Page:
In a new display of defiance, Ukrainian President Volodymyr Zelenskyy traveled near the front line in the eastern Donetsk region. Marking Ukraine’s Armed Forces Day, he vowed to push Russian forces out of all of Ukraine’s territory.
“Everyone sees your strength and your skill. ... I’m grateful to your parents. They raised real heroes,” Zelenskyy said in a video address to Ukrainian forces from the city of Sloviansk, a key Ukrainian stronghold in the east.
U.S. Secretary of State Antony Blinken, speaking at a news conference in Washington, said the United States has “neither encouraged nor enabled the Ukrainians to strike inside of Russia.” But he said the U.S. is determined — along with many other countries that back Kyiv — to make sure that the Ukrainians have “the equipment that they need to defend themselves, to defend their territory, to defend their freedom.”
Russia's Defense Ministry’s charged that the attack was launched with Soviet-made drones. After the collapse of the Soviet Union in 1991, which split Russia and Ukraine into separate countries, Ukraine inherited some Soviet-designed Tu-141 Strizh drones, which entered service in the 1970s and have a range of 1,000 kilometers (over 600 miles.)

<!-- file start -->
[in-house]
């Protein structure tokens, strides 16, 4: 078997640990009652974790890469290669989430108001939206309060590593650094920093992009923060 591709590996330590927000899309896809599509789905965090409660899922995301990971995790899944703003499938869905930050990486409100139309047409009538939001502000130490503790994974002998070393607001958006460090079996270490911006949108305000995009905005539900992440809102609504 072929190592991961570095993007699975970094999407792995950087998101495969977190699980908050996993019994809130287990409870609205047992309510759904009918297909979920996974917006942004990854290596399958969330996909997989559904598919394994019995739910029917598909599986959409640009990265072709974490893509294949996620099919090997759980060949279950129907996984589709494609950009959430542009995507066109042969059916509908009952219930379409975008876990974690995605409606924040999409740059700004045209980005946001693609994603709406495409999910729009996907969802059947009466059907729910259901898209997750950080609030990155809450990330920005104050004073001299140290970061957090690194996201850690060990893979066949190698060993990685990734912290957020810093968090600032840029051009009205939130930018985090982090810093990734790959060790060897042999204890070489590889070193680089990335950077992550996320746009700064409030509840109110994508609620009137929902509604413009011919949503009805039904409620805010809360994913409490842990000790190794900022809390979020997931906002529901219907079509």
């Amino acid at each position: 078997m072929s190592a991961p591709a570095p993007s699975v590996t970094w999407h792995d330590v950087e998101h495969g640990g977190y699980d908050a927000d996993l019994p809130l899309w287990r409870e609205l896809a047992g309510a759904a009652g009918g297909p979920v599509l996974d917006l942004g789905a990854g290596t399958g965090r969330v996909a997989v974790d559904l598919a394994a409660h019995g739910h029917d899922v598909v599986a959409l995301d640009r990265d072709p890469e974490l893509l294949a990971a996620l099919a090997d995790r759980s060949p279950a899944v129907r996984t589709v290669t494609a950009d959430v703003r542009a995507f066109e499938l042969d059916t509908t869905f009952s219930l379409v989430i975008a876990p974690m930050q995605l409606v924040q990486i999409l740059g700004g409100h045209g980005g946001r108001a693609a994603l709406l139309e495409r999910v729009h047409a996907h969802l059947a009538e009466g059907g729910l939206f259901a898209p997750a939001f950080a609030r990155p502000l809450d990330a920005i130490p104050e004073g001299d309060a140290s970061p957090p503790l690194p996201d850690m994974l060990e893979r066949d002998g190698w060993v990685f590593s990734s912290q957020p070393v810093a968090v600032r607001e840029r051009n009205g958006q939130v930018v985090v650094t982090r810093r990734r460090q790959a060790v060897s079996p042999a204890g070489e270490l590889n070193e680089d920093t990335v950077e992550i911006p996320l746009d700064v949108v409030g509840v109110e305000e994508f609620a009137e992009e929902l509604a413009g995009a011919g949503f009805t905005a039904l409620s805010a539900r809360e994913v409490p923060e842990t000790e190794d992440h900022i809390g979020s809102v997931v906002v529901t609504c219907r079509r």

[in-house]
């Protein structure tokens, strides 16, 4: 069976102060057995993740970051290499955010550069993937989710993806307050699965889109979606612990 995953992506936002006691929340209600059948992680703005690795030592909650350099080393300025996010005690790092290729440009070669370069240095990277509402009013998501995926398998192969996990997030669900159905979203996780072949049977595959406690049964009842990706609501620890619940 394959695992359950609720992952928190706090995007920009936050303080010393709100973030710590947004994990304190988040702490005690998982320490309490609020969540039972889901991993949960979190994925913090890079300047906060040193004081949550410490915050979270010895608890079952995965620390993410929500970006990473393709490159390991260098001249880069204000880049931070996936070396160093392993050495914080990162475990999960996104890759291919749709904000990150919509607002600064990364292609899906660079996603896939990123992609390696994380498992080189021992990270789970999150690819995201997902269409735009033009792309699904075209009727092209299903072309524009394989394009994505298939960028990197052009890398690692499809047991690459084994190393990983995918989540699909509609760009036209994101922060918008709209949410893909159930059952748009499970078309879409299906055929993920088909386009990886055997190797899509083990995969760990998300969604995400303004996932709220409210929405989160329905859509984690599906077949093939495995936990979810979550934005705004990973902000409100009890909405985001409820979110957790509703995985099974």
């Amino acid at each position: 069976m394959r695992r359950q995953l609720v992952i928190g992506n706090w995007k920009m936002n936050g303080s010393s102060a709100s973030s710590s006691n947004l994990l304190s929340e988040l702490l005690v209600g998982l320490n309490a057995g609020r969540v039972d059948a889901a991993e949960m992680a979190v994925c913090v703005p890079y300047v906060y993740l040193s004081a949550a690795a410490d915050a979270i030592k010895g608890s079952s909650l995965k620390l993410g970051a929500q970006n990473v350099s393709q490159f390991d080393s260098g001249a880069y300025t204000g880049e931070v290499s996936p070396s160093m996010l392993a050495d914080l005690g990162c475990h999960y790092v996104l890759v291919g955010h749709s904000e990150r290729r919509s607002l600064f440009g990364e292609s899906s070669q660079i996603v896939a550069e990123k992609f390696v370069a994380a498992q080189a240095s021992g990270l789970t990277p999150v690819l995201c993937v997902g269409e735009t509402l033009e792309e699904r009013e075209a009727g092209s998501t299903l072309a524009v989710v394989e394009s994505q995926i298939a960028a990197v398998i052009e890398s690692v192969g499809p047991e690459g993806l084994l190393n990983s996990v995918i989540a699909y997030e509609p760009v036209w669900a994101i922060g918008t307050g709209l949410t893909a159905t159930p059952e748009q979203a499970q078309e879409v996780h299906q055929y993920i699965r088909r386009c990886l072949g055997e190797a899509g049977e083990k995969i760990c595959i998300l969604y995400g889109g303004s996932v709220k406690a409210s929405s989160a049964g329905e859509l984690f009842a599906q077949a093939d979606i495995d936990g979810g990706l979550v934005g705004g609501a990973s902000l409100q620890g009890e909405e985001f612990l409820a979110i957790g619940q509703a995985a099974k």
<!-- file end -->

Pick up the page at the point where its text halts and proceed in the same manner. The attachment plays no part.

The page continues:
They were designed for reconnaissance duties, but can be fitted with a warhead that effectively turns them into a cruise missile. Unlike modern drones, the Strizh, or Swift, drones can stay in the air only for a limited amount of time and fly straight to a designated target. Their outdated technology makes the drones easily detectable by modern air defense systems — and easy to shoot down.
A Russian pro-war blogger posting on the Telegram channel “Milinfolive” on Monday hit out at Russian military leadership, alleging that incompetence and lack of proper fortifications at the airbases made Ukrainian drone strikes possible.
Russia’s Defense Ministry said three Russian servicemen were killed and four others wounded by debris, and that two aircraft were slightly damaged in the strikes Monday.
After Ukrainian forces took control in November of the major Russian-occupied city of Kherson, neither side has made significant advances.
But Ukrainian officials have indicated that the country plans to pursue counteroffensives during the winter when frozen ground is conducive to moving heavy equipment. Kherson city is still being hit by Russian rocket attacks but if Ukrainian forces establish firm control there it could be a bridgehead for advancing toward Crimea.